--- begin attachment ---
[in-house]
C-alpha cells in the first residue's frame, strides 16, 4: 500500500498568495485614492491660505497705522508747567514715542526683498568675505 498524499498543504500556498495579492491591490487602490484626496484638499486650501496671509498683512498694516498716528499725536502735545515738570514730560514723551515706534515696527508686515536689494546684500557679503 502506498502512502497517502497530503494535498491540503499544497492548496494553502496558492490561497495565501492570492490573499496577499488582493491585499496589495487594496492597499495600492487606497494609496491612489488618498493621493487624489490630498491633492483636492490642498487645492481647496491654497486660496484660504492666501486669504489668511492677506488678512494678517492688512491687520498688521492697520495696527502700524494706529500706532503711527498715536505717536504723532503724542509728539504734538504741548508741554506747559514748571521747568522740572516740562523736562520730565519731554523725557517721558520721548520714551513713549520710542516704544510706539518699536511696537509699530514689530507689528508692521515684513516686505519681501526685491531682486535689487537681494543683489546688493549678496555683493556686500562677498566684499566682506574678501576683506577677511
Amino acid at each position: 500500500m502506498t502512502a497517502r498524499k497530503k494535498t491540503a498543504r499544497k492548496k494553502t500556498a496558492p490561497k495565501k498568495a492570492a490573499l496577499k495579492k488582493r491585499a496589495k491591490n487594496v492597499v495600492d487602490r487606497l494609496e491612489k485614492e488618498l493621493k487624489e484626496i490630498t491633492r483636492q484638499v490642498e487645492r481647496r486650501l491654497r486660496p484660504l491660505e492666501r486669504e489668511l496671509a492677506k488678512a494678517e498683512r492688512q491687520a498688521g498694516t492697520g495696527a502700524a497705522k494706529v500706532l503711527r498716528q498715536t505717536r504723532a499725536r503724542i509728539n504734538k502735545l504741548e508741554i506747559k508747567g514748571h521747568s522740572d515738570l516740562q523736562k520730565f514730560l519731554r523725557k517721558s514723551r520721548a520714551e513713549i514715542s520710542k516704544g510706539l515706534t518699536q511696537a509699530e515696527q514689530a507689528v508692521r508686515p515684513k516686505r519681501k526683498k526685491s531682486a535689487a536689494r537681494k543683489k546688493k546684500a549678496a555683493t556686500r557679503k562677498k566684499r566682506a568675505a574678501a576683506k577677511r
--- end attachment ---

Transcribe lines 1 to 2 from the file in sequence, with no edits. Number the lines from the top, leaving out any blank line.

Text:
[in-house]
C-alpha cells in the first residue's frame, strides 16, 4: 500500500498568495485614492491660505497705522508747567514715542526683498568675505 498524499498543504500556498495579492491591490487602490484626496484638499486650501496671509498683512498694516498716528499725536502735545515738570514730560514723551515706534515696527508686515536689494546684500557679503 502506498502512502497517502497530503494535498491540503499544497492548496494553502496558492490561497495565501492570492490573499496577499488582493491585499496589495487594496492597499495600492487606497494609496491612489488618498493621493487624489490630498491633492483636492490642498487645492481647496491654497486660496484660504492666501486669504489668511492677506488678512494678517492688512491687520498688521492697520495696527502700524494706529500706532503711527498715536505717536504723532503724542509728539504734538504741548508741554506747559514748571521747568522740572516740562523736562520730565519731554523725557517721558520721548520714551513713549520710542516704544510706539518699536511696537509699530514689530507689528508692521515684513516686505519681501526685491531682486535689487537681494543683489546688493549678496555683493556686500562677498566684499566682506574678501576683506577677511